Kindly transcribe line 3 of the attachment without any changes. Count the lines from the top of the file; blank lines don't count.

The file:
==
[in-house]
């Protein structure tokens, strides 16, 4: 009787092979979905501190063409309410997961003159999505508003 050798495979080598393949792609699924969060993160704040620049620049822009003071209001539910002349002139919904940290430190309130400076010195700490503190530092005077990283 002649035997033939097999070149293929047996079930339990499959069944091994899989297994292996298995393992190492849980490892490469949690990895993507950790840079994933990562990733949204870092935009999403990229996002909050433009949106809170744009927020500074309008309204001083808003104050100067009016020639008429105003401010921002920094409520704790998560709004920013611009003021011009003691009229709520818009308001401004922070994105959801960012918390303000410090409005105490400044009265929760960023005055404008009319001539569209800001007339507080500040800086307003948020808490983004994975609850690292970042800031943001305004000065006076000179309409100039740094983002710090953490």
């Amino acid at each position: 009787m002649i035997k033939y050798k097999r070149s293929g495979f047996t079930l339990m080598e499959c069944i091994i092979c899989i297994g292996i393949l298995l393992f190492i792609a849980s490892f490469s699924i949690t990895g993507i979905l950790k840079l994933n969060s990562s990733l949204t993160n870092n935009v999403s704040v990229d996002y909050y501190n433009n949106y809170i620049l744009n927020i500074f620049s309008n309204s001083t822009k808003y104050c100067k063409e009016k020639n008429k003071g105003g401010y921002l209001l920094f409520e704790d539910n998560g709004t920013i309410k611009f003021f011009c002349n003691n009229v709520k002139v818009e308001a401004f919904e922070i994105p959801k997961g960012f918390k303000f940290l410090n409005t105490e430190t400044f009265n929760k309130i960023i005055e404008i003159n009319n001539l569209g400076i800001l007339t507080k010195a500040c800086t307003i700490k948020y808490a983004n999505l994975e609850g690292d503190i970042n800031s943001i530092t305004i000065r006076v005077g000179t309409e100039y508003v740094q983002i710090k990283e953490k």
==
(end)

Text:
């Amino acid at each position: 009787m002649i035997k033939y050798k097999r070149s293929g495979f047996t079930l339990m080598e499959c069944i091994i092979c899989i297994g292996i393949l298995l393992f190492i792609a849980s490892f490469s699924i949690t990895g993507i979905l950790k840079l994933n969060s990562s990733l949204t993160n870092n935009v999403s704040v990229d996002y909050y501190n433009n949106y809170i620049l744009n927020i500074f620049s309008n309204s001083t822009k808003y104050c100067k063409e009016k020639n008429k003071g105003g401010y921002l209001l920094f409520e704790d539910n998560g709004t920013i309410k611009f003021f011009c002349n003691n009229v709520k002139v818009e308001a401004f919904e922070i994105p959801k997961g960012f918390k303000f940290l410090n409005t105490e430190t400044f009265n929760k309130i960023i005055e404008i003159n009319n001539l569209g400076i800001l007339t507080k010195a500040c800086t307003i700490k948020y808490a983004n999505l994975e609850g690292d503190i970042n800031s943001i530092t305004i000065r006076v005077g000179t309409e100039y508003v740094q983002i710090k990283e953490k």